Physicists Induce Superconductivity In Non-Superconducting Materials

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  • by Lisandro ( 799651 ) on Tuesday November 01, 2016 @06:42AM (#53190717)

    Not a physicist by any chance here, but how is this possible? I thought superconductivity was pretty much binary - either you are or you are not.

    • Re: (Score:3, Informative)

      by Anonymous Coward

      Superconductivity is a second order phase change, so yes, it would appear to be binary from the measurement perspective. Traditional LTS superconductors will conduct without loss in all three dimensions as one would expect. The common HTS superconductors the cuperates, actually only super-conduct in 2-d planes. This is one of the reasons that we have had such a difficult time getting practical high current wires and cables out of HTS that even begin to approach their small scale single grain properties.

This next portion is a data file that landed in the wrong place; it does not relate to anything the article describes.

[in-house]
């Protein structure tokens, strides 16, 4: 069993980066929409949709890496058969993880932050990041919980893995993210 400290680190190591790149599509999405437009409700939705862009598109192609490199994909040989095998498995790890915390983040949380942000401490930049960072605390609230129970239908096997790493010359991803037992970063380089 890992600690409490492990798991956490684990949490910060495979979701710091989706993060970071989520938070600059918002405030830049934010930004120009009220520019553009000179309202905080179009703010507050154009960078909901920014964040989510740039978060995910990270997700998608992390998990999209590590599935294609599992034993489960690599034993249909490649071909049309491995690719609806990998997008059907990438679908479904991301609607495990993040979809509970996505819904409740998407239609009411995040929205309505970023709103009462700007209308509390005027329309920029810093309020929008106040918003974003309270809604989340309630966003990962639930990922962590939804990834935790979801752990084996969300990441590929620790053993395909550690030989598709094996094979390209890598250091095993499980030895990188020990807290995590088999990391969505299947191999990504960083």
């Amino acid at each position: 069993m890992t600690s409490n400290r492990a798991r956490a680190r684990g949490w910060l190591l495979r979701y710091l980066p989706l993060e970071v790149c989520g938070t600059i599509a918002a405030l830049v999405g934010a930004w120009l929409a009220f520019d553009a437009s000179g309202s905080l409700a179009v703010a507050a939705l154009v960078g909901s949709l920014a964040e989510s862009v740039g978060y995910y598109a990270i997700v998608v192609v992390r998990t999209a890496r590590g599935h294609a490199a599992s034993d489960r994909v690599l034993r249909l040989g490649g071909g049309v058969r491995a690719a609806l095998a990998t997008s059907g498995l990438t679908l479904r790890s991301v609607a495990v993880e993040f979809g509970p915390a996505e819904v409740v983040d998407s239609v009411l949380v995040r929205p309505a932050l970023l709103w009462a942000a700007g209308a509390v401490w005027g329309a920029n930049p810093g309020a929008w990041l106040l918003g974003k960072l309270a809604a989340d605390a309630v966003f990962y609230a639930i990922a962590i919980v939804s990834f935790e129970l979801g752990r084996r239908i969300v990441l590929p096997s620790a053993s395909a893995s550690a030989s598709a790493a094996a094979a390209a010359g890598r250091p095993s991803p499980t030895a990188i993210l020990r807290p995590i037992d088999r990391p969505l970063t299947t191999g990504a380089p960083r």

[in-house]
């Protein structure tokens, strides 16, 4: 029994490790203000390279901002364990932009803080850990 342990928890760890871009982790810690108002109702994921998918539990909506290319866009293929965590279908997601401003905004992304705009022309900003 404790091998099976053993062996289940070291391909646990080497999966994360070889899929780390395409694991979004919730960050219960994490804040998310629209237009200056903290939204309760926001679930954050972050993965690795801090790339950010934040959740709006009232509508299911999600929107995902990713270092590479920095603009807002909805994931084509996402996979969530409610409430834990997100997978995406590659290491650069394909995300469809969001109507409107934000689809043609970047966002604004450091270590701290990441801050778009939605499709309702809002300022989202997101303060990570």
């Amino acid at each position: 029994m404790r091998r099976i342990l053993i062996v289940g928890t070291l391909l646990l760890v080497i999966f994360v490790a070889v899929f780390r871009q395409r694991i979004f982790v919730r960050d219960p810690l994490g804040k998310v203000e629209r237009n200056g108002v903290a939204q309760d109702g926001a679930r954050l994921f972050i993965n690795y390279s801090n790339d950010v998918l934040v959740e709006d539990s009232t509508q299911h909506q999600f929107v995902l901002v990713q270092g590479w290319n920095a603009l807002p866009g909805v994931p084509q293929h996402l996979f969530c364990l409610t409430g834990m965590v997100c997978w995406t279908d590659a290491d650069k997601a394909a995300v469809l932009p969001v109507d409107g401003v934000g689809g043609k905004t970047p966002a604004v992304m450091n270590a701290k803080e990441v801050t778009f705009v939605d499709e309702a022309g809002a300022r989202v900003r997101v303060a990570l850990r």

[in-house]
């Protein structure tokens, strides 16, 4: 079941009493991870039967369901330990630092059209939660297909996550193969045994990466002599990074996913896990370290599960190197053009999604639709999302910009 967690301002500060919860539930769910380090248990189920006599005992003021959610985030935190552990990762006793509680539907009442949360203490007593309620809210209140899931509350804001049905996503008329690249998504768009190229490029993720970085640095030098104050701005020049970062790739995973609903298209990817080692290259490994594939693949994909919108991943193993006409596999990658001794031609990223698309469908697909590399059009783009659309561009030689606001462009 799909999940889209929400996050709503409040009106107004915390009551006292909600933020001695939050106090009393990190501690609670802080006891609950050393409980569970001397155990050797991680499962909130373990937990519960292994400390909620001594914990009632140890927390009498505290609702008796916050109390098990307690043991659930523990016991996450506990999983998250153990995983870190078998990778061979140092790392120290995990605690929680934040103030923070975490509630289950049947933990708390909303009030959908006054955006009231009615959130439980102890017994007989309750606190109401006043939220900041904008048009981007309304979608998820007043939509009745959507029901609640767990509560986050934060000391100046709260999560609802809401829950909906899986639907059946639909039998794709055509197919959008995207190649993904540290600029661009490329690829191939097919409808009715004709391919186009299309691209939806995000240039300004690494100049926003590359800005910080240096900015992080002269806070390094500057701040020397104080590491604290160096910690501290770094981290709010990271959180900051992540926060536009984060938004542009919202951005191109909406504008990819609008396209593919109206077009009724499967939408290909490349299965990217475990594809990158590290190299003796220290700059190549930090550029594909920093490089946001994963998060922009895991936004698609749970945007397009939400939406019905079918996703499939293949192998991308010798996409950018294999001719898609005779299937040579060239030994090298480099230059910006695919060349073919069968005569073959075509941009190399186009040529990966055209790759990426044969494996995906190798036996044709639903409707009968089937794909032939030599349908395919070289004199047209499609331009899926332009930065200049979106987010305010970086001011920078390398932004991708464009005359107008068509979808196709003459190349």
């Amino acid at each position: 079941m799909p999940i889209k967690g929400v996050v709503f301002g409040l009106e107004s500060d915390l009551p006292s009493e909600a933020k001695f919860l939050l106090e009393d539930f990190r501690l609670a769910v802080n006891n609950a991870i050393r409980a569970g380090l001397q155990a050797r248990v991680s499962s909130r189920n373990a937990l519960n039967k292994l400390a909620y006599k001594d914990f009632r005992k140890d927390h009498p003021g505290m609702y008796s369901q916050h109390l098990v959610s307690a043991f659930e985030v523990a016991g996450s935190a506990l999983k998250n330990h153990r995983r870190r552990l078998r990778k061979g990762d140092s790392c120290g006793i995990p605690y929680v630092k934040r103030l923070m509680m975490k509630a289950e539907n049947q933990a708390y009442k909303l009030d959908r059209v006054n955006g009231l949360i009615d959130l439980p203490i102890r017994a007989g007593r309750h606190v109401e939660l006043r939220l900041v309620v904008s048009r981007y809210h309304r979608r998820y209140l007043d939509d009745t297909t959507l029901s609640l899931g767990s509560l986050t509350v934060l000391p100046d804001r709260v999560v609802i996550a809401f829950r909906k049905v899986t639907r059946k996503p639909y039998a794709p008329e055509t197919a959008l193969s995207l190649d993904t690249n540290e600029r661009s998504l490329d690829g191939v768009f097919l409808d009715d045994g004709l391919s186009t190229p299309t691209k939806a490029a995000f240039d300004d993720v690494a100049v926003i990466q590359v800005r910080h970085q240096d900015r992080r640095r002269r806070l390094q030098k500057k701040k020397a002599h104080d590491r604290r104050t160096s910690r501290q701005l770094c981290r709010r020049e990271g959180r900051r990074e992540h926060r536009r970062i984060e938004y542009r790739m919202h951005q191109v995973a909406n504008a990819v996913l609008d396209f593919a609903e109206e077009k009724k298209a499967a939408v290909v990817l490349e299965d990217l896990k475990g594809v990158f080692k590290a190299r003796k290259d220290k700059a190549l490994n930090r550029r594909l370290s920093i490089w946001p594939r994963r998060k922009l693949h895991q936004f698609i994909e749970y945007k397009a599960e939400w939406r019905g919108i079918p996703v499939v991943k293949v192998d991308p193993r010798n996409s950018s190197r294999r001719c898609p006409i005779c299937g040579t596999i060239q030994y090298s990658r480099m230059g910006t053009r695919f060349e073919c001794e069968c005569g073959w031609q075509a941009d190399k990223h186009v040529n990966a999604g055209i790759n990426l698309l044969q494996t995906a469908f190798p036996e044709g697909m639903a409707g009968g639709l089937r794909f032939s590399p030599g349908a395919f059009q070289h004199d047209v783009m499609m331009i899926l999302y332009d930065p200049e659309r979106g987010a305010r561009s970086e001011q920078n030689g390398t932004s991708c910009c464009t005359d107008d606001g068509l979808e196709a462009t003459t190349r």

• It is binary at a given temperature. For any given temperature the substance either superconducts or does not.
    • by necro81 ( 917438 ) on Tuesday November 01, 2016 @08:33AM (#53190997) Journal
      Although superconductivity is a a binary effect - resistance is either identically zero or some positive value - there are practical limits. The critical temperature is one such limit that could be "boosted" - raising the temperature at which you can get superconductivity.

      Another limitation that could be boosted is the current limit: although superconductors exhibit zero resistance, they cannot conduct infinite amounts of current. Try to move too much current through the material and you'll eventually have the superconductivity suddenly stop.